Independence Poses Tests for Czechs, Slovaks
Preventing economic decline central to determining states's future
JOZEF PROKES likens Jan. 1 independence for Slovakia to moving into an apartment but having no furniture. It's a new start, says this Slovak nationalist, now vice-president of the Slovak Parliament.
After their 70-year marriage, Jan. 1 indeed marks a new beginning for the Czech and Slovak divorcees. But independence may not be as easy as going to the store and buying furniture.
"The jury is out" on how successfully the two republics will manage their new statehood, says a United States official in Prague. He adds, however, that the peaceful and businesslike handling of the split by both sides is encouraging.
"Our hope is that we will be able to look back and say this is a model that is not perfect, but better than what's happened in [former] Yugoslavia or the former Soviet Union," the US official says.
Whether this hope is fulfilled depends to a great extent on the economic futures of these two Central European republics. While the Czechs have followed textbook economic reforms so far, Slovakia is of great concern.
Slovakia is poorer and has an industrial base less suited to a market economy. Of Slovakia's 5 million inhabitants, 10.3 percent are unemployed, compared with 2.5 percent in the Czech Republic.
Foreign investors, at least for now, have given up on Slovakia. In 1992, according to Oldrich Dedek, deputy director of the State Bank of Czechoslovakia's Institute of Economics, 92 percent of direct investment is going to the Czech lands (Bohemia and Moravia).
The rest of the world might not be so concerned about the small Slovak economy were it not for the ripple effect that its downfall could cause.
Western diplomats in Prague paint a worst-case scenario that sees a quick and severe economic downturn in Slovakia that could result in political instability, the surge of extremist parties, the large Hungarian minority in Slovakia targeted as scapegoats, and Slovak economic refugees moving into the Czech lands. This would add to the instability already spreading in Central and Eastern Europe.
Actually, though, the split will spell economic trouble for the Czech Republic as well, at least in the near-term, Mr. Dedek explains.
After Jan. 1, he says, Prague will no longer have to subsidize Bratislava to the tune of 15 to 20 billion crowns ($540 million to $720 million) a year. But there is a flip side. Without the subsidy, Slovaks will have less to spend on Czech goods. And once Slovakia has its own currency, Dedek adds, it could be devalued as much as 30 percent, making Czech goods 30 percent more expensive in Slovakia. "The Czechs will have to look for new markets," he says.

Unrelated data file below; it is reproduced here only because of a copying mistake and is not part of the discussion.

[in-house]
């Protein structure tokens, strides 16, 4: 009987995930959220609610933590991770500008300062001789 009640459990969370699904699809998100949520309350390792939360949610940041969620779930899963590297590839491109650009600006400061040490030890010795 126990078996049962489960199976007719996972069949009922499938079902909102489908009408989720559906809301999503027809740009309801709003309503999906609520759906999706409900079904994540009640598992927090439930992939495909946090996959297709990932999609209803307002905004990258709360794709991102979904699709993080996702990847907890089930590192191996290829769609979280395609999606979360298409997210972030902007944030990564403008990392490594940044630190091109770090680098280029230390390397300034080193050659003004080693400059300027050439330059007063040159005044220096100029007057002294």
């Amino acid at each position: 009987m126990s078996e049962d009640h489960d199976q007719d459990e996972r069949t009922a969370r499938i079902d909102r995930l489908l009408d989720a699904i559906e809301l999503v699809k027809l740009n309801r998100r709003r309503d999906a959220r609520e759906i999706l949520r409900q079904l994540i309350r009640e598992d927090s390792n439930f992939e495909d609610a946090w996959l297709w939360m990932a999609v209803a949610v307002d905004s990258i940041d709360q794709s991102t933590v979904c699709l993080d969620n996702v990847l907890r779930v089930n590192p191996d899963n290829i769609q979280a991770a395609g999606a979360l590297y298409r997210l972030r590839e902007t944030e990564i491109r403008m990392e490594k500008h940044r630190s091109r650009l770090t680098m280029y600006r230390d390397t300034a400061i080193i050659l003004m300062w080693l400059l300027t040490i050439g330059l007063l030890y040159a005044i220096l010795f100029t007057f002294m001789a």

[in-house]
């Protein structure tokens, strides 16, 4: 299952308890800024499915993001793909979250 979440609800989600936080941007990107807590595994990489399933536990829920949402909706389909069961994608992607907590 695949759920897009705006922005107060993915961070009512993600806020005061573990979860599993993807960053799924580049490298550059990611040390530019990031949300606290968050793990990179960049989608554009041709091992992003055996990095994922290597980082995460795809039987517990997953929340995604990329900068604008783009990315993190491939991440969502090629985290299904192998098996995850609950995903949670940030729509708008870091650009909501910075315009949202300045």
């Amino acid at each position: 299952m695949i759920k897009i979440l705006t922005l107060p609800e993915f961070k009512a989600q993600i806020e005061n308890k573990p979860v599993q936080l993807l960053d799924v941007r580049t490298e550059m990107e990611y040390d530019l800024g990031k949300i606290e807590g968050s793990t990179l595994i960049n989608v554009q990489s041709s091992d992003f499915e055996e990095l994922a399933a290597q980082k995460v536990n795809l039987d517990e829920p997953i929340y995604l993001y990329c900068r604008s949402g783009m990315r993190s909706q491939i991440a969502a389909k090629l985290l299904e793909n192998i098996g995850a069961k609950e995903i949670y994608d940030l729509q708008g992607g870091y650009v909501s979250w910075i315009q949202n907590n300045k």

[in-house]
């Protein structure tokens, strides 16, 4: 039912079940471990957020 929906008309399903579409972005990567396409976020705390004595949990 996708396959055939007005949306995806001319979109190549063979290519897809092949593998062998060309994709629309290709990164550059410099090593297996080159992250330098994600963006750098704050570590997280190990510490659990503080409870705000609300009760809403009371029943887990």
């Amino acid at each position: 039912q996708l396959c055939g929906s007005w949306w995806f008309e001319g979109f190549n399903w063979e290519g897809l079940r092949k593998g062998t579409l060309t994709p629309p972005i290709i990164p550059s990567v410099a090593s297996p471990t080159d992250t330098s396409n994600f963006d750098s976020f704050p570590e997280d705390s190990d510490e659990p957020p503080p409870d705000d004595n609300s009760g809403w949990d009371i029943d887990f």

As it stands now, the Czechs and Slovaks are each other's main export markets. Because of this tight economic connection, the two republics have agreed to free movement of goods and labor across their common border. They have also agreed to a conditional six-month currency union.
"It's in our interest to help the Slovak economy," says Jiri Schneider, spokesman for Czech Prime Minister Vaclav Klaus. "We don't want to cut all relations and bring Slovakia into economic trouble."
Some economists, however, doubt the conditions for monetary union will be met and predict the union will fall apart within months or weeks - a disadvantage for Slovakia, which needs the six months to set up its own central bank. And Slovakia will have trouble keeping its deficit below 10 percent of its income, one of the conditions of the currency union.
Unlike Prague, Bratislava had no federal characteristics and it must incur major expenses at the outset to set up a central bank, an army, and embassies. At the same time its budget income will drop, because of the elimination of the Prague subsidy. Heavy deficit spending, meanwhile, would heat up inflation.
SLOVAK politicians insist they will practise fiscal discipline and uphold monetary union, partly because they want to qualify for international assistance.
"No really serious government wants to create a situation which will cause grave inflation," says Augustin Huska, also a vice president of the Slovak Parliament and a member of Prime Minister Meciar's party, Movement for a Democratic Slovakia. Some observers see statements like Mr. Huska's as evidence that Bratislava is becoming more fiscally responsible.
Both Czechs and Slovaks expect economic decline to be more rapid in Slovakia than in the Czech lands and suggest that the two republics will set different foreign policy priorities.
The Czechs are fixed on the West, single-mindedly pursuing European Community and NATO membership. The Slovaks, on the other hand, hesitate about NATO, and seem in less of a rush to join the EC, although they clearly want EC membership. Because they border Ukraine, the Slovaks consider themselves a "bridge" between East and West.
One European diplomat in Prague cautions that the Czechs have too high expectations for their quick entry into the EC. He also worries that the Czechs, in their determination to enter the Western European fold, will leave the Slovaks behind.
Already, Czech politicians can be heard saying that Slovak problems, such as tensions with the Hungarian minority there or the disagreement with Hungary over the Gabcikovo Dam diverting the Danube, are thankfully not Prague's problems anymore.
This attitude, the diplomat says, is dangerous. Neither Czechs nor west Europeans would be advised to minimize or distance Slovakia. "When problems develop in Slovakia, they will affect the Czech lands, too," and by extension, Western Europe, he says.